Etymology
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Stuart 
name of the British royal family from 1603 to 1668; see steward. Attested from 1873 as an attribution for styles from that period.
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hafla (n.)
in reference to belly-dance performance and social gathering, by 1998, from Arabic hafla "party, social or family gathering."
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Battenberg (n.)
type of cake, 1903, from name of a town in Germany, the seat of a family which became known in Britain as Mountbatten.
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Stammbaum (n.)
German, "family tree," especially of languages, 1939, from Stamm "tree, trunk" (see stem (n.)) + Baum "tree" (see beam (n.)).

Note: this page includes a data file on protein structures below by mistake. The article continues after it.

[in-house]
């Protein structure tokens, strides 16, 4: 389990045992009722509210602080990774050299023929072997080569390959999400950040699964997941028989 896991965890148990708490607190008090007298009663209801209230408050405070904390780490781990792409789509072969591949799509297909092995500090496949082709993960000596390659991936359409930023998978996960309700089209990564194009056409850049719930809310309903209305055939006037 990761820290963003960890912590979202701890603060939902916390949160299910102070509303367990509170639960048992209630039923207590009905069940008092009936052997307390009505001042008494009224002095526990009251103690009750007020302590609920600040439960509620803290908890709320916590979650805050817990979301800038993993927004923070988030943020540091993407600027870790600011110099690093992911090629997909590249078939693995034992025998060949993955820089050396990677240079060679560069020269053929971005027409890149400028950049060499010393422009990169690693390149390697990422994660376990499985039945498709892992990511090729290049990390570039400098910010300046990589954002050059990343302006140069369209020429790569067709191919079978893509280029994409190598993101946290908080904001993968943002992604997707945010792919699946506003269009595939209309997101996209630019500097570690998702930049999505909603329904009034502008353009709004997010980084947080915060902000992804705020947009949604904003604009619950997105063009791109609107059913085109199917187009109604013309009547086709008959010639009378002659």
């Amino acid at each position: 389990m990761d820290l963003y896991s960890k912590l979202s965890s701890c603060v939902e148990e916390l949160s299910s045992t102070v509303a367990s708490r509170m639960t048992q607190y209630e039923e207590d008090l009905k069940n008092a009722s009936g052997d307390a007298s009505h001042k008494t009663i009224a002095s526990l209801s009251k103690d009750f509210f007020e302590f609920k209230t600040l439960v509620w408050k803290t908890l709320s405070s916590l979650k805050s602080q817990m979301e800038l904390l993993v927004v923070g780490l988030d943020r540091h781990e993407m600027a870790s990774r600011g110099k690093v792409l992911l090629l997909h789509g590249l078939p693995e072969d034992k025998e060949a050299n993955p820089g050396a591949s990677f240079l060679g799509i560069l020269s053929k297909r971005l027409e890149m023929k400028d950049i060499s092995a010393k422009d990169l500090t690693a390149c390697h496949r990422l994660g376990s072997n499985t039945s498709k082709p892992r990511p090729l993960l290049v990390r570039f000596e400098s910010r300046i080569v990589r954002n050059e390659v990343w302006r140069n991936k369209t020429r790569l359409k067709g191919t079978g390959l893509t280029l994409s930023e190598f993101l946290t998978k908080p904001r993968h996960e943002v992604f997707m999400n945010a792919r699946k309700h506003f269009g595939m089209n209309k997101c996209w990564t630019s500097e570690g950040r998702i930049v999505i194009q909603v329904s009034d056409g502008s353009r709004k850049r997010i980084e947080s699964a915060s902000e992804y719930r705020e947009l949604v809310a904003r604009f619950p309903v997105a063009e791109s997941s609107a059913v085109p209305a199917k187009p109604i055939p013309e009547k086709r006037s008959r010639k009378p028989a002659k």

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ox-tongue (n.)

also oxtongue, "plant of the borage family with rough, tongue-shaped leaves," early 14c., oxe-tunge, from ox + tongue (n.).

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Twi (n.)
chief language of Ghana in West Africa; also known as Akan, it is in the Niger-Congo language family.
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housewarming (n.)
also house-warming, "celebration of the entry of a family into a new home," 1570s, from house (n.) + verbal noun from warm (v.).
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Muskogean 

Native American language family of the southeastern U.S., 1890, from Muskogee, name of the Creek and related tribes (1775), from Creek maskoki.

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double-bass (n.)

string instrument, the largest and deepest instrument of the viol family, by 1728; see double (adj.) + bass (n.2).

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gypsophila (n.)
genus of the pink family, 1771, from Modern Latin (Linnaeus), from Greek gypsos "chalk, gypsum" (see gypsum) + philein "to love" (see philo-).
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